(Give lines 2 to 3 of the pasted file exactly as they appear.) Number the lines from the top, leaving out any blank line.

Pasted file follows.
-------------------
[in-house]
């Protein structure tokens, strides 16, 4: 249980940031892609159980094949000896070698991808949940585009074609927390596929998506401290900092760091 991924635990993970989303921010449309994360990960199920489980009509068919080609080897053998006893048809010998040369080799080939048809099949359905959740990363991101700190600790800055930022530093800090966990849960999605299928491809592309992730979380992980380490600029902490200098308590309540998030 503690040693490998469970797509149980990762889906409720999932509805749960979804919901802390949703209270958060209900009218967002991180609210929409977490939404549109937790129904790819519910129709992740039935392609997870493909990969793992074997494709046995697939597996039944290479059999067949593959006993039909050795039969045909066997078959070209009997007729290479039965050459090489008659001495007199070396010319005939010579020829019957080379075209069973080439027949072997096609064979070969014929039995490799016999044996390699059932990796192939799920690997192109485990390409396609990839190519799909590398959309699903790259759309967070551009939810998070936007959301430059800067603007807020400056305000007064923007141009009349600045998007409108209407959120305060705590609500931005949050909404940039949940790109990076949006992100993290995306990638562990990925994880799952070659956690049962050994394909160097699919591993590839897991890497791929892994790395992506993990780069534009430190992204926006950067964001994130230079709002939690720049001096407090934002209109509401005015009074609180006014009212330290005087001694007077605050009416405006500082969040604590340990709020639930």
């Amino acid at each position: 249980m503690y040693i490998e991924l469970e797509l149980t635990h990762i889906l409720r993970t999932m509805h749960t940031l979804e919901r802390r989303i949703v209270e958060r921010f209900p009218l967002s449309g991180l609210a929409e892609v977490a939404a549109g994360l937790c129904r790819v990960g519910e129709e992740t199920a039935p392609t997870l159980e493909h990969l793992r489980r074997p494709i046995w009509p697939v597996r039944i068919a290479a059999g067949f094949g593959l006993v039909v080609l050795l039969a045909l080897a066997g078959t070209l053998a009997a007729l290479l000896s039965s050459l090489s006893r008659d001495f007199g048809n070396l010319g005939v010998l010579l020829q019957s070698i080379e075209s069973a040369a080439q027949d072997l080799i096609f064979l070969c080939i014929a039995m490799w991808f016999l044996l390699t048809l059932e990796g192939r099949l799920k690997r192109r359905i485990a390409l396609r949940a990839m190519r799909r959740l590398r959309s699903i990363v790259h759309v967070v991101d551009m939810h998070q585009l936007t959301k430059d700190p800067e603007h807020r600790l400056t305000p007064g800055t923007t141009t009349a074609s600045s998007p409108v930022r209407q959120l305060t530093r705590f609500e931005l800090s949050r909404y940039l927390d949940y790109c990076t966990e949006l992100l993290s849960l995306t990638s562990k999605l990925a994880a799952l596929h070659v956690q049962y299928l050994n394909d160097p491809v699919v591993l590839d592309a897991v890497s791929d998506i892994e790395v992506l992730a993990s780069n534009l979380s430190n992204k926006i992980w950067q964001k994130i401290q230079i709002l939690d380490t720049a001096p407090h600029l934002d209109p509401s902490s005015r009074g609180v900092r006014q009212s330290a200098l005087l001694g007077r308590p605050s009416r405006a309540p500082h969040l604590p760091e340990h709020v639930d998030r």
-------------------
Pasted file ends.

């Protein structure tokens, strides 16, 4: 249980940031892609159980094949000896070698991808949940585009074609927390596929998506401290900092760091 991924635990993970989303921010449309994360990960199920489980009509068919080609080897053998006893048809010998040369080799080939048809099949359905959740990363991101700190600790800055930022530093800090966990849960999605299928491809592309992730979380992980380490600029902490200098308590309540998030 503690040693490998469970797509149980990762889906409720999932509805749960979804919901802390949703209270958060209900009218967002991180609210929409977490939404549109937790129904790819519910129709992740039935392609997870493909990969793992074997494709046995697939597996039944290479059999067949593959006993039909050795039969045909066997078959070209009997007729290479039965050459090489008659001495007199070396010319005939010579020829019957080379075209069973080439027949072997096609064979070969014929039995490799016999044996390699059932990796192939799920690997192109485990390409396609990839190519799909590398959309699903790259759309967070551009939810998070936007959301430059800067603007807020400056305000007064923007141009009349600045998007409108209407959120305060705590609500931005949050909404940039949940790109990076949006992100993290995306990638562990990925994880799952070659956690049962050994394909160097699919591993590839897991890497791929892994790395992506993990780069534009430190992204926006950067964001994130230079709002939690720049001096407090934002209109509401005015009074609180006014009212330290005087001694007077605050009416405006500082969040604590340990709020639930």
């Amino acid at each position: 249980m503690y040693i490998e991924l469970e797509l149980t635990h990762i889906l409720r993970t999932m509805h749960t940031l979804e919901r802390r989303i949703v209270e958060r921010f209900p009218l967002s449309g991180l609210a929409e892609v977490a939404a549109g994360l937790c129904r790819v990960g519910e129709e992740t199920a039935p392609t997870l159980e493909h990969l793992r489980r074997p494709i046995w009509p697939v597996r039944i068919a290479a059999g067949f094949g593959l006993v039909v080609l050795l039969a045909l080897a066997g078959t070209l053998a009997a007729l290479l000896s039965s050459l090489s006893r008659d001495f007199g048809n070396l010319g005939v010998l010579l020829q019957s070698i080379e075209s069973a040369a080439q027949d072997l080799i096609f064979l070969c080939i014929a039995m490799w991808f016999l044996l390699t048809l059932e990796g192939r099949l799920k690997r192109r359905i485990a390409l396609r949940a990839m190519r799909r959740l590398r959309s699903i990363v790259h759309v967070v991101d551009m939810h998070q585009l936007t959301k430059d700190p800067e603007h807020r600790l400056t305000p007064g800055t923007t141009t009349a074609s600045s998007p409108v930022r209407q959120l305060t530093r705590f609500e931005l800090s949050r909404y940039l927390d949940y790109c990076t966990e949006l992100l993290s849960l995306t990638s562990k999605l990925a994880a799952l596929h070659v956690q049962y299928l050994n394909d160097p491809v699919v591993l590839d592309a897991v890497s791929d998506i892994e790395v992506l992730a993990s780069n534009l979380s430190n992204k926006i992980w950067q964001k994130i401290q230079i709002l939690d380490t720049a001096p407090h600029l934002d209109p509401s902490s005015r009074g609180v900092r006014q009212s330290a200098l005087l001694g007077r308590p605050s009416r405006a309540p500082h969040l604590p760091e340990h709020v639930d998030r």